Step 9: Review your finances 

Next, grab your bookkeeping records and review your finances. 

Be sure to take a look at your fixed expenses, variable expenses, savings, budgets, and profit and loss statements.

Next, create a chart notating any opportunities you may have to increase profit and decrease losses and expenses. Then, consider if a particular business model can help you take advantage of those opportunities. 

For instance, if your office rental costs $12k a month and most of your clients do business with you online, then you might benefit from a remote ROWE model. 

Step 10: Test each business model 

By now, you should have a better idea of how each business model may be able to serve your business. But to truly understand which model is best for you, we recommend testing each of them. 

When planning the trial runs, consider dedicating a block of time to plan, implement, and analyze your tests. That might mean hosting a weekend test session, trying it live (at your own risk), or closing up shop for a few days so you can focus on testing.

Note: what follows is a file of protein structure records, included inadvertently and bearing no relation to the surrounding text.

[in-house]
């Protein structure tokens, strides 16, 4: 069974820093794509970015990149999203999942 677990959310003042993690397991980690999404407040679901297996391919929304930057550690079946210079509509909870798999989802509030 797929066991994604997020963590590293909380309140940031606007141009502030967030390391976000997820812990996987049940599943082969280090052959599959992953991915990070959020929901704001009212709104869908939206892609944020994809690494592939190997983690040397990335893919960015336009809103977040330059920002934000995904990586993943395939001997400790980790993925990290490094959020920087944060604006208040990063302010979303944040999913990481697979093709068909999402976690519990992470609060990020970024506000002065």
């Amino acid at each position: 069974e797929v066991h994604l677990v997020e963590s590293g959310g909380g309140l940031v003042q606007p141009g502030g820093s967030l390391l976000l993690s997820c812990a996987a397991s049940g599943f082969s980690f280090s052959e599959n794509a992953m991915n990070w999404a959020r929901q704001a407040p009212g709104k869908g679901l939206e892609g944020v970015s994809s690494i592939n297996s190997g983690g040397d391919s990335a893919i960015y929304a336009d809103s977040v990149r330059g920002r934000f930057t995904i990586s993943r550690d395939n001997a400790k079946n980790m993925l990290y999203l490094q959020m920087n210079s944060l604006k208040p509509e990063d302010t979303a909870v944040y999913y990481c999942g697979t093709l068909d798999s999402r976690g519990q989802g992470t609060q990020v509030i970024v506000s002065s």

During testing, make sure to take notes and track your results. Ask your team to do the same. 

Step 11: Meet to discuss the pros/cons of each model 

When the trial runs are over, meet with your team to discuss the pros and cons of each model. 

To start, ask your team to lay out all of their concerns. 

For instance, in a ROWE setup, your team might be concerned about limiting insider threats and security breaches. In a 9-5 setup, your team might be concerned about working needless hours.

Next, ask your team for positive feedback about each business model — what worked and what didn’t? Which model helped them feel more engaged and productive with their work? Which model reduced their engagement and productivity levels? Why?

Step 12: Finalize your decision 

Finally, have one last meeting with your team to finalize your decision. At the meeting, come ready with a potential action plan for each business model. 

Ask your team for feedback on your action plan and if they’d recommend adding or taking something away. 

Creating a plan and checklist together can help you set up your model faster and transition the team smoothly.